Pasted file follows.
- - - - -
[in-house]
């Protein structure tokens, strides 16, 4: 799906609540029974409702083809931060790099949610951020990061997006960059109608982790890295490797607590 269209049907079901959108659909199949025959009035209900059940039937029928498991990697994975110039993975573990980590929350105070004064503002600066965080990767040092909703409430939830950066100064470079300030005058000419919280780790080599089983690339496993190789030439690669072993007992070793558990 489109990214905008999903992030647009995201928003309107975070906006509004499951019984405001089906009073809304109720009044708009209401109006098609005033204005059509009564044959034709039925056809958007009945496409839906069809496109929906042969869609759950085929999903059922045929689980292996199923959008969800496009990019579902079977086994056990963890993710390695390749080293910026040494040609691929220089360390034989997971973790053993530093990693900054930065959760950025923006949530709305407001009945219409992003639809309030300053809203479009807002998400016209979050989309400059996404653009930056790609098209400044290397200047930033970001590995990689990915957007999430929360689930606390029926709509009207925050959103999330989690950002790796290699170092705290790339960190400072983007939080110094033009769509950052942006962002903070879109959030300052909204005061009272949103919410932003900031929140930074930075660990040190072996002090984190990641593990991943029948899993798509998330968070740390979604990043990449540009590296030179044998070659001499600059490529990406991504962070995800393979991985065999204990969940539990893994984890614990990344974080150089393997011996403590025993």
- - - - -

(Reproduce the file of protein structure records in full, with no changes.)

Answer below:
[in-house]
């Protein structure tokens, strides 16, 4: 799906609540029974409702083809931060790099949610951020990061997006960059109608982790890295490797607590 269209049907079901959108659909199949025959009035209900059940039937029928498991990697994975110039993975573990980590929350105070004064503002600066965080990767040092909703409430939830950066100064470079300030005058000419919280780790080599089983690339496993190789030439690669072993007992070793558990 489109990214905008999903992030647009995201928003309107975070906006509004499951019984405001089906009073809304109720009044708009209401109006098609005033204005059509009564044959034709039925056809958007009945496409839906069809496109929906042969869609759950085929999903059922045929689980292996199923959008969800496009990019579902079977086994056990963890993710390695390749080293910026040494040609691929220089360390034989997971973790053993530093990693900054930065959760950025923006949530709305407001009945219409992003639809309030300053809203479009807002998400016209979050989309400059996404653009930056790609098209400044290397200047930033970001590995990689990915957007999430929360689930606390029926709509009207925050959103999330989690950002790796290699170092705290790339960190400072983007939080110094033009769509950052942006962002903070879109959030300052909204005061009272949103919410932003900031929140930074930075660990040190072996002090984190990641593990991943029948899993798509998330968070740390979604990043990449540009590296030179044998070659001499600059490529990406991504962070995800393979991985065999204990969940539990893994984890614990990344974080150089393997011996403590025993």